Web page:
Elemental profiling using ICPMS of methylamphetamine hydrochloride prepared from proprietary medication using the Moscow and hypophosphorous synthesis

Niamh Nic Daeid, Saravana Kumar Jayaram, William Kerr

Research output: Contribution to journalArticle

9 Citations (Scopus)


Illicit drugs manufactured from clandestine laboratories are often impure due to poor laboratory conditions, variations in synthesis and impure starting materials extracted either from common household products or pharmaceutical grade chemicals. Inductively coupled plasma mass spectrometry (ICPMS) can be utilised as a multi-element analytical tool to elicit the inorganic impurities which may be present in such samples, however the interpretation of the resultant data can be problematic and complex. This is particularly true when dealing with seized samples of unknown provenance. In this work, we have presented and interpreted inorganic profiles as a means to explore within and between batch variations in known provenance samples produced via two different popular synthetic routes. Samples were prepared from essential chemicals recovered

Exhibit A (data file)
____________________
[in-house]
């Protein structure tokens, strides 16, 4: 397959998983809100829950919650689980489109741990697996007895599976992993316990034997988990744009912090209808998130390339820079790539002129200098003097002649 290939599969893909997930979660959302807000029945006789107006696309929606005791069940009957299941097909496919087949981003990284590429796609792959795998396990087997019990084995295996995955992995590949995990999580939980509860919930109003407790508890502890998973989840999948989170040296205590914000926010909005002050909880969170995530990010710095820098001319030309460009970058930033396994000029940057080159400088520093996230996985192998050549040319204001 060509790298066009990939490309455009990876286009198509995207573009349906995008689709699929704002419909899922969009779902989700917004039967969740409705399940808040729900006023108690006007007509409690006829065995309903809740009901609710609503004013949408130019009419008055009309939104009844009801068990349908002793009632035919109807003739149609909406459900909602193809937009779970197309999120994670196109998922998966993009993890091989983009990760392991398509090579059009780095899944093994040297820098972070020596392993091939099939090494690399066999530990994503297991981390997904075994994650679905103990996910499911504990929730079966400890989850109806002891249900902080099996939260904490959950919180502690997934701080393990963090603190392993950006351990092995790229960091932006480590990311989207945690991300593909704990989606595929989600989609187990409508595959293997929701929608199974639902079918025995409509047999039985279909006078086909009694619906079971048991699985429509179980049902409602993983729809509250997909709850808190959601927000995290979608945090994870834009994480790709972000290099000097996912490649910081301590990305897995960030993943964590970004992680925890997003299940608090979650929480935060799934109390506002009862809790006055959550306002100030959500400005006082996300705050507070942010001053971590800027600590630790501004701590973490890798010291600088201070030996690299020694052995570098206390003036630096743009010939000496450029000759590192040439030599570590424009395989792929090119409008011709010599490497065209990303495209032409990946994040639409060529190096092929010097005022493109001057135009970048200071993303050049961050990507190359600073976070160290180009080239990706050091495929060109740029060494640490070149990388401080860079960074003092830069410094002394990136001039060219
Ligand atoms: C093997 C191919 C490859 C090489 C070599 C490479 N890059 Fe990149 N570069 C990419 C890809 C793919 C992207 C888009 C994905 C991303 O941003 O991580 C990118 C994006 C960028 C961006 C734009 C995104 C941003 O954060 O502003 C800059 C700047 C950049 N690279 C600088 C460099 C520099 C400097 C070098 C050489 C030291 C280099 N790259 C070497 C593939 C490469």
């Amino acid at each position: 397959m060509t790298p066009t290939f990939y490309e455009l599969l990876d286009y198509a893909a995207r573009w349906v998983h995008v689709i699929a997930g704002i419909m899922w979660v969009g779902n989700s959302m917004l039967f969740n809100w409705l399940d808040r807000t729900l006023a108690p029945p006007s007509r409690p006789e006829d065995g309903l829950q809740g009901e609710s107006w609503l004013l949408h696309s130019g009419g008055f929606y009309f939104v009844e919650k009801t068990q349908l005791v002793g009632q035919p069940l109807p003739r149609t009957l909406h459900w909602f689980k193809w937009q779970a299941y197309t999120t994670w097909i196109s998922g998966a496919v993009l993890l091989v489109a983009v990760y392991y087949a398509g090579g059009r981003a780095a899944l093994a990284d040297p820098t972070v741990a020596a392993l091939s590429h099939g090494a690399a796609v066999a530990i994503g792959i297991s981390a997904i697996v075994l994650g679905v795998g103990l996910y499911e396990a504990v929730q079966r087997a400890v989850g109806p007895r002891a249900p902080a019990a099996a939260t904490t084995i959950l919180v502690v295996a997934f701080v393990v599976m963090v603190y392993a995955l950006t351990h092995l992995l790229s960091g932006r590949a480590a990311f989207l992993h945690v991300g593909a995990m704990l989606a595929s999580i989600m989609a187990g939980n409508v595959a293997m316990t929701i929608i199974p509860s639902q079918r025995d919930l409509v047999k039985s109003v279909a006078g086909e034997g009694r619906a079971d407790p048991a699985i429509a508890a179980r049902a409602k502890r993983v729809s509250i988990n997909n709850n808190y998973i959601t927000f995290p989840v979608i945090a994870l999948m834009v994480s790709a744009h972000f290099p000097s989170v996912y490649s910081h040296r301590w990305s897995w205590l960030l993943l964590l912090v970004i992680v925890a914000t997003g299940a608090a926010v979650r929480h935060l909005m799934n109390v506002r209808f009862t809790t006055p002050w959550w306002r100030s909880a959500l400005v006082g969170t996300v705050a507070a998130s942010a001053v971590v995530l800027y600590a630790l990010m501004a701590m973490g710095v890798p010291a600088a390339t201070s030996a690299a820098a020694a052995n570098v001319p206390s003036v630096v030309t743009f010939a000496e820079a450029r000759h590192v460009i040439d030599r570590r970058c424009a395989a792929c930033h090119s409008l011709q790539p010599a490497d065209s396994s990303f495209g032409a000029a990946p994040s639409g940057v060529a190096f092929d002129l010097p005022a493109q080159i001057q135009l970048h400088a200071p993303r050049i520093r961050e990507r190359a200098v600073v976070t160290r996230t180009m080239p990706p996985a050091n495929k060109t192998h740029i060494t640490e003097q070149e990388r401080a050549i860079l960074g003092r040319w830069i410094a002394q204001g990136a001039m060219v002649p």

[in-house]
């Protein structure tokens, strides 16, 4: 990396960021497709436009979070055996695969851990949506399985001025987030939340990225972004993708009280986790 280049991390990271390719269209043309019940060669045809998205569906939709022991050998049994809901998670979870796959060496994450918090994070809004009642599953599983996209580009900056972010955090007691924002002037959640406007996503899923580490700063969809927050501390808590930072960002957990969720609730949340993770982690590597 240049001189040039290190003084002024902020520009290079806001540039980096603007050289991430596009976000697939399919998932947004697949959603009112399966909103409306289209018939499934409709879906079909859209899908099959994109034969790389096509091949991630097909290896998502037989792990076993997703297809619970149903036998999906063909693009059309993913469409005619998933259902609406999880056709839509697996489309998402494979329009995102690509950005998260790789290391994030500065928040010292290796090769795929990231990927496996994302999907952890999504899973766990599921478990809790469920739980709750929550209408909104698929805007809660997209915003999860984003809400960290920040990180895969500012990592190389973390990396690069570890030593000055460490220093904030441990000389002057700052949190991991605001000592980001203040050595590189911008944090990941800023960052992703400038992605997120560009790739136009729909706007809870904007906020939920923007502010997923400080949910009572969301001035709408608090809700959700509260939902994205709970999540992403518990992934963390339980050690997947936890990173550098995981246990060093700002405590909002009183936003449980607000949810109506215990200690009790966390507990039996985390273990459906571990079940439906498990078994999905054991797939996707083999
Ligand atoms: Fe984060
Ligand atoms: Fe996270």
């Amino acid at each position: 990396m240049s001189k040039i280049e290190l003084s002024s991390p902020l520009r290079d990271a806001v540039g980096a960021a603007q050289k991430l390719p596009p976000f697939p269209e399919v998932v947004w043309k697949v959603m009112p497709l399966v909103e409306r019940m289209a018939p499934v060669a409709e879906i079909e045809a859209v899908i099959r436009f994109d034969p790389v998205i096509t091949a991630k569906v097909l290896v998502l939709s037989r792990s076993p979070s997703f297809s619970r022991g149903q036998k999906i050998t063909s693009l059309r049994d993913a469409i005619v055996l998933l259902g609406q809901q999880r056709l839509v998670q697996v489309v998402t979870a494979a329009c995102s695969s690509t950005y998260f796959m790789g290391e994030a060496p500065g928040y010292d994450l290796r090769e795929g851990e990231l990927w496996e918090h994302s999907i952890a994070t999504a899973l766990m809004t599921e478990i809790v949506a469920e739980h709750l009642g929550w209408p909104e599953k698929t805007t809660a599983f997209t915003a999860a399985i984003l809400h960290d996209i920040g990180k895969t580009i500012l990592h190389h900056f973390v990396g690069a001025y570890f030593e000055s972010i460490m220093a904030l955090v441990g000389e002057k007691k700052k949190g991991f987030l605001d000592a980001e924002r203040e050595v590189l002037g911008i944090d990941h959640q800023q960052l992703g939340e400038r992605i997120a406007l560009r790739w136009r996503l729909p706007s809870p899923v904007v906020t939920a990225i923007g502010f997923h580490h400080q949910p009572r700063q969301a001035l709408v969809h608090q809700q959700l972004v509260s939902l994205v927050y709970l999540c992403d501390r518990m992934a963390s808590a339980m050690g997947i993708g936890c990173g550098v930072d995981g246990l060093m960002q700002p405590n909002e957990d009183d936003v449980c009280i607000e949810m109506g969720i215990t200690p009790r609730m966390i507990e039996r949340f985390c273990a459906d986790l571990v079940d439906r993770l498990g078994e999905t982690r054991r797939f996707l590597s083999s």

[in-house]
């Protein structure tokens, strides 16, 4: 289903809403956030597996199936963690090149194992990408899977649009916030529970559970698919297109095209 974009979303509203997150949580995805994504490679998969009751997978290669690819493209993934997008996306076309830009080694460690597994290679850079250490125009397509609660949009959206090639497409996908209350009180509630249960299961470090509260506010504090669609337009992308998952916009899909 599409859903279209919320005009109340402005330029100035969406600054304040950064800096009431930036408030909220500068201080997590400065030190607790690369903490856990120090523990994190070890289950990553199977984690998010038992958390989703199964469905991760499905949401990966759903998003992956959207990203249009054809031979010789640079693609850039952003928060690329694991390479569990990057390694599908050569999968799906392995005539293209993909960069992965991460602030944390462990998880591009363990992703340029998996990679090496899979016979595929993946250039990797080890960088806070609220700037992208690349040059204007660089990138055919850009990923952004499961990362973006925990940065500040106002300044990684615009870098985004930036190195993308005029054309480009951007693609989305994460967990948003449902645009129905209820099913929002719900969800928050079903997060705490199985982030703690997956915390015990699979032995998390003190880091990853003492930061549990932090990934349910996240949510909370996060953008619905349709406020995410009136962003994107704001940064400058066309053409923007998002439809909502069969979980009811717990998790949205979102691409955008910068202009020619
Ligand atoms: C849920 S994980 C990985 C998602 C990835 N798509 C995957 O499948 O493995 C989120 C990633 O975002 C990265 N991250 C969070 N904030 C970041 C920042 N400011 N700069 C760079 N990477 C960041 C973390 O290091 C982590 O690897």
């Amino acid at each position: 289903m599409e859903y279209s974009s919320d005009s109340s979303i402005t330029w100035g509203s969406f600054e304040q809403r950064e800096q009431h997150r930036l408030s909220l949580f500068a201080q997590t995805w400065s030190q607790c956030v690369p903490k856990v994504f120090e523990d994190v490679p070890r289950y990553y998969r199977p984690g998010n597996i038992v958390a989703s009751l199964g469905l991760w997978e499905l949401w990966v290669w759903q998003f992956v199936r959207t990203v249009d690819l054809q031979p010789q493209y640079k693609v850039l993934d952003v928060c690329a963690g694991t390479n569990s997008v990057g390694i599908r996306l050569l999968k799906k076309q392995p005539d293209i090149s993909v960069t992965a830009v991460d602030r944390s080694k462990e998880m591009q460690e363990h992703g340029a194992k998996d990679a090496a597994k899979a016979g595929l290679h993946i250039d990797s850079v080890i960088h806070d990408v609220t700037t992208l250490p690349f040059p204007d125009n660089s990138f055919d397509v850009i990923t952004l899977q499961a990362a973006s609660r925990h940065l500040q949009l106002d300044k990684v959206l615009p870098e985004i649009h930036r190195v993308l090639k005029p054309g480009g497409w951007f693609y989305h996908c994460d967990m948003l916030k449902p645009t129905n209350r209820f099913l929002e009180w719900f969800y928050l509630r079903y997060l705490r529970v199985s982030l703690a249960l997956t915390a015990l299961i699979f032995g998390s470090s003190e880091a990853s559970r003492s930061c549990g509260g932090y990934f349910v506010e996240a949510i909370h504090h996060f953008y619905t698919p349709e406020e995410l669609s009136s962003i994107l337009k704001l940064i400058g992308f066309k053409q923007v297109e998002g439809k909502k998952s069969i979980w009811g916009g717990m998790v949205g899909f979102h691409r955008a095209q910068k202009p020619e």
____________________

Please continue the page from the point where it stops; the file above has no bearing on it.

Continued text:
from household materials and pharmaceutical medication available in the UK and extracted using different solvents. The presence or absence of elements in the final synthesised products could be linked to the synthesis route, salting out method and potentially the solvent used in the precursor extraction process.
Original languageEnglish
Pages (from-to)278-285
Number of pages8
JournalScience and Justice
Issue number3
Publication statusPublished - Sep 2013



  • methylamphetamine
  • elemental profiling
  • hypophosphorous route
  • Moscow route
  • discrimination

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